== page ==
“The vulture without fear”: Exploring the noble Muslim in contemporary rural Mali

André Chappatte


This article explores the relationship between religiosity and prosperity through a particular ethnographic case from Mali and interrogates the suitability of applying models that use the lens of neoliberalism to this relationship. In the eyes of many Muslims in WestAfrica, the material prosperity displayed by Muslim scholars indexes a pious life based on the practice of Islamic precepts. In contrast to neoliberal interpretations, I analyze a resilient mode of prosperity in rural southwest Mali associated with a figure of moral success that Malians nostalgically date back to a precolonial Mande era: “the noble Muslim.” I do so through an in-depth portrait of a particular individual who described himself as “Rasta Muslim” Moussa, whose life epitomized a diffuse traditional ethics and notions of prosperity in the region. Excavating these dimentation of experience back in time, I investigate how Moussa interpreted the contemporary noble Muslim through a dynamic of leterroir. This concept stresses a cultural formation that stems from a creative engagement with the soil as a vector of tradition in dialogue with larger contemporary Rasta influences.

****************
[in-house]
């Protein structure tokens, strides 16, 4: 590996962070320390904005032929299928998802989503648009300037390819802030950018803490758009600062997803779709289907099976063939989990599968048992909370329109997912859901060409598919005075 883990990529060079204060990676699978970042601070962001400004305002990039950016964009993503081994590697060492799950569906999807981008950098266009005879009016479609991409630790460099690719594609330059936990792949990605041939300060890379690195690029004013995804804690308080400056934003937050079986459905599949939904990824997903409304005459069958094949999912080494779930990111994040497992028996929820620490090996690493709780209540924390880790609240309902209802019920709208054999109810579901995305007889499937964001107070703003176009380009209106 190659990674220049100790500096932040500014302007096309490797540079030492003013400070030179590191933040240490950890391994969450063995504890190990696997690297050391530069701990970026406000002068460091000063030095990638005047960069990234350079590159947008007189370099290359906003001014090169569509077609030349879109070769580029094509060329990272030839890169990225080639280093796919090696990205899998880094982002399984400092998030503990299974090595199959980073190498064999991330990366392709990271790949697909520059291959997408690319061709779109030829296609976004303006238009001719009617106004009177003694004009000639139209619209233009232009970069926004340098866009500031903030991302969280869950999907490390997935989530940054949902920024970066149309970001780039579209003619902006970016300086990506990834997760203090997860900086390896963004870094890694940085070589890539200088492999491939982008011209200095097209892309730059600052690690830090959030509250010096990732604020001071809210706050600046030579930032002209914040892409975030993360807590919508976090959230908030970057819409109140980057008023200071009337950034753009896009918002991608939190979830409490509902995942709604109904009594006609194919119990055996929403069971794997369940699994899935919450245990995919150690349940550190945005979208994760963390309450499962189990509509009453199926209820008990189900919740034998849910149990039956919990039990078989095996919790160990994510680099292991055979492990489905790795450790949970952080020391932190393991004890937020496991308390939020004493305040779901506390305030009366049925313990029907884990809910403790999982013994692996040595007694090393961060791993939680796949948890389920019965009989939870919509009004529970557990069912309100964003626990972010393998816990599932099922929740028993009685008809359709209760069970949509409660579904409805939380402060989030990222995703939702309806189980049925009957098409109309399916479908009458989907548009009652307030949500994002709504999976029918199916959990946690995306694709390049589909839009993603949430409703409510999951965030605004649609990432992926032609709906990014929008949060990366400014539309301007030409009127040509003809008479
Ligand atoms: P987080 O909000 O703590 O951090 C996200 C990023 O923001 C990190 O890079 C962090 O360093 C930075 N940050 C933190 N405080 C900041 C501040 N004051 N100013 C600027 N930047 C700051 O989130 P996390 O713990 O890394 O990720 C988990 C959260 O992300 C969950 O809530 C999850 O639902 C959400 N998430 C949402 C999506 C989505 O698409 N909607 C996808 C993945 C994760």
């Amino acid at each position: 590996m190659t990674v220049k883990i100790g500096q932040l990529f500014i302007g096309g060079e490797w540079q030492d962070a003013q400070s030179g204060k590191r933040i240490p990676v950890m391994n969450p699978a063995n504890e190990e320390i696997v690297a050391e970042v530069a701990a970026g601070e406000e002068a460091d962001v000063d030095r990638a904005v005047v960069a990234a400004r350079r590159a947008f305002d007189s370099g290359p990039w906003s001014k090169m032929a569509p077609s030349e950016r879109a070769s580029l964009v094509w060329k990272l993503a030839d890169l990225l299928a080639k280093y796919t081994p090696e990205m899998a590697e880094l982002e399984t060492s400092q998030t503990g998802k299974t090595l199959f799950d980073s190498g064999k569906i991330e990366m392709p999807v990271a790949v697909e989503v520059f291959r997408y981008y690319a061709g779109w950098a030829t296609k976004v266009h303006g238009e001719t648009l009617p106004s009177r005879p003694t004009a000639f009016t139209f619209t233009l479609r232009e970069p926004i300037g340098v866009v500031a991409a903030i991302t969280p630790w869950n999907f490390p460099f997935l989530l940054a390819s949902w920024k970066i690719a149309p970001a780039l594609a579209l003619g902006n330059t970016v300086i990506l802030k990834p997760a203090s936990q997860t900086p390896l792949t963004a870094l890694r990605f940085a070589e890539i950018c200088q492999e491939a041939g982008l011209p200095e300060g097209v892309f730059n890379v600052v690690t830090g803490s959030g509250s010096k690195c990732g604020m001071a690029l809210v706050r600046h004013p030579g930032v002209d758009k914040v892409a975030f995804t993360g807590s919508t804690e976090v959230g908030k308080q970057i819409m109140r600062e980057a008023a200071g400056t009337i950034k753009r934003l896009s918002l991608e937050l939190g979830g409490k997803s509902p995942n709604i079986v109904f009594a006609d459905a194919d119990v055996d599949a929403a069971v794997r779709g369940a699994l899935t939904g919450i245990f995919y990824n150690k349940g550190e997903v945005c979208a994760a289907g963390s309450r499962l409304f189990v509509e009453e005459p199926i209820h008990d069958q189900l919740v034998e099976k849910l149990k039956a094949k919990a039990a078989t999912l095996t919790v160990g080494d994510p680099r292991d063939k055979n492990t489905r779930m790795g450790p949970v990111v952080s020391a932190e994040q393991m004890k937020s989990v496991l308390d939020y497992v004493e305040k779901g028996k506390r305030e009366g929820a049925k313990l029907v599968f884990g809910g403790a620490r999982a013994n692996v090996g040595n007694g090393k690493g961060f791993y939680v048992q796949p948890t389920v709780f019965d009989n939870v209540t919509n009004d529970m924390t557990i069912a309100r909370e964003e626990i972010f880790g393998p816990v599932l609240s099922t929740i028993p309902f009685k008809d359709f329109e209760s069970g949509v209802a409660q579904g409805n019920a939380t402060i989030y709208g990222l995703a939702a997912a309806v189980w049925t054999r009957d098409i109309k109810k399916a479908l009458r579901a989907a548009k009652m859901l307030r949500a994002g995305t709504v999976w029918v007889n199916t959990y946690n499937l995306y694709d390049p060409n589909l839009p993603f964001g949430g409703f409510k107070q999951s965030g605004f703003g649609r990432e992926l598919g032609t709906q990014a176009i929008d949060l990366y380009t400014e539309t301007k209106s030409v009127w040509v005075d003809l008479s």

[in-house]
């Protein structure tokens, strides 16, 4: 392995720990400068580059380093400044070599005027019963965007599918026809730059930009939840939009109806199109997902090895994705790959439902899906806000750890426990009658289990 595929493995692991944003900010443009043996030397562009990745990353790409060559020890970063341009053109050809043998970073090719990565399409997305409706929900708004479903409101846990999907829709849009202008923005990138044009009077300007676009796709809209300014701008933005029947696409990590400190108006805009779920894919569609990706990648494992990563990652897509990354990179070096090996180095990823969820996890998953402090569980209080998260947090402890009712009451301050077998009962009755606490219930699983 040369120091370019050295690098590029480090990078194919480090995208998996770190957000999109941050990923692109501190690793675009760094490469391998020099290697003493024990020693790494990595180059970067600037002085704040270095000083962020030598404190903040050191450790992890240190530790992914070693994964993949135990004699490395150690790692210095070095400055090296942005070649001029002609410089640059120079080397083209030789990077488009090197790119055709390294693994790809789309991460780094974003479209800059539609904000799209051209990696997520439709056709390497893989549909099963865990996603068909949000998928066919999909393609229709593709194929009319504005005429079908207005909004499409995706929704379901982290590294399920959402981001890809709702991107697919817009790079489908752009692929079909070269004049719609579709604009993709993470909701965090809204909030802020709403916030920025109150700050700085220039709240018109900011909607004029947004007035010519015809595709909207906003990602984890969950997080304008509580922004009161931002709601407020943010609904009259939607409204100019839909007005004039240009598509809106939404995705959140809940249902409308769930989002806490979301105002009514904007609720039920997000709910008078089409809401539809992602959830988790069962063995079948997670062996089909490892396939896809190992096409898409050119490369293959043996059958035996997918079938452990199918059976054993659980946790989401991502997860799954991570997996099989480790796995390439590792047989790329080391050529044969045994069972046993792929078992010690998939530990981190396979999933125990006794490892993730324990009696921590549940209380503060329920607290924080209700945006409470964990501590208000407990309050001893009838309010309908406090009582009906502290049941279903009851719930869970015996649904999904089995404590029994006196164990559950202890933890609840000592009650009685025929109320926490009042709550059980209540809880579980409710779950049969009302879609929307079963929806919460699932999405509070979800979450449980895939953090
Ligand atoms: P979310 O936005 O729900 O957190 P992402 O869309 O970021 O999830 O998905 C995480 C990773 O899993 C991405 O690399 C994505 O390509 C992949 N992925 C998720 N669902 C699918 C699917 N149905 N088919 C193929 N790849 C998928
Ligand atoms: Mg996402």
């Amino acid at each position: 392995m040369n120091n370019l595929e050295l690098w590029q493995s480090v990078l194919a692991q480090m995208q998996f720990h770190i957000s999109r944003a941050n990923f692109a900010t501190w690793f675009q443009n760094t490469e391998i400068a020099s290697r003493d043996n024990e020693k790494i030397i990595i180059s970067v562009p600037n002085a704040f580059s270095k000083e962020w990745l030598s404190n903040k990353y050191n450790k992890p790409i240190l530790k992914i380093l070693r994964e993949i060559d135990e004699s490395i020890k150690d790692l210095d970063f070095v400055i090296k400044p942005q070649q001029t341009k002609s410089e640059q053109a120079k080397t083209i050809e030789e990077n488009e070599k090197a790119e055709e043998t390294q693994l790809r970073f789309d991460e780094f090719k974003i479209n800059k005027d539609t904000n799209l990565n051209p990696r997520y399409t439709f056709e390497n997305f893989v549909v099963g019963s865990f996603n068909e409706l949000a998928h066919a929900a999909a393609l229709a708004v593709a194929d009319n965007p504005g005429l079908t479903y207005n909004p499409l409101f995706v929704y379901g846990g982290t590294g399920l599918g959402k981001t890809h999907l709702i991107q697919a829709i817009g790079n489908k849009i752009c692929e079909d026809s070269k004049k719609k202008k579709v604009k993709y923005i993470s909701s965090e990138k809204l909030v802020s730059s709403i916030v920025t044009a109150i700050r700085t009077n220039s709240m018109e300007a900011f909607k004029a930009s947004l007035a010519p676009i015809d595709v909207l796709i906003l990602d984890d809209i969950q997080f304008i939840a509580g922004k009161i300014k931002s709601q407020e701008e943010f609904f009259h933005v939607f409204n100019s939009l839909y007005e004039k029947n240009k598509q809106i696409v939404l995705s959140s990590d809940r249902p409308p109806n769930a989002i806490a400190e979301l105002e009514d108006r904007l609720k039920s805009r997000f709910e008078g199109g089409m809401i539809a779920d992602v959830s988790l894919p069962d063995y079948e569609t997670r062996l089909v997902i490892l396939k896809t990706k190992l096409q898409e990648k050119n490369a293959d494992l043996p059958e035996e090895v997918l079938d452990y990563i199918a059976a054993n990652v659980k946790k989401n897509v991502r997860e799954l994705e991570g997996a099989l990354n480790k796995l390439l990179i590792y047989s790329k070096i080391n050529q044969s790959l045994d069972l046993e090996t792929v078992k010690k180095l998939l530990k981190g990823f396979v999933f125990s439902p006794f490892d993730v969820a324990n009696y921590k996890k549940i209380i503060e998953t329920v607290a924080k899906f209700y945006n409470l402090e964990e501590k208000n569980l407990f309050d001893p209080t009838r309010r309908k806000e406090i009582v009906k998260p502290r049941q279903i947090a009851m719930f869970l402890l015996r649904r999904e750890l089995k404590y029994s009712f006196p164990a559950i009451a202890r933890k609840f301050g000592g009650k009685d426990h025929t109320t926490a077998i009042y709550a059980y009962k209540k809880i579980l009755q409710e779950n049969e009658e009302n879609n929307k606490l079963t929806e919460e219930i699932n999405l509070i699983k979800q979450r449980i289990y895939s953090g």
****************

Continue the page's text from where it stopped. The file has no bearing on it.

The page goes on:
Neoliberalism, prosperity, Mande, ethics, Islam, Mali

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DOI: https://doi.org/10.1086/701301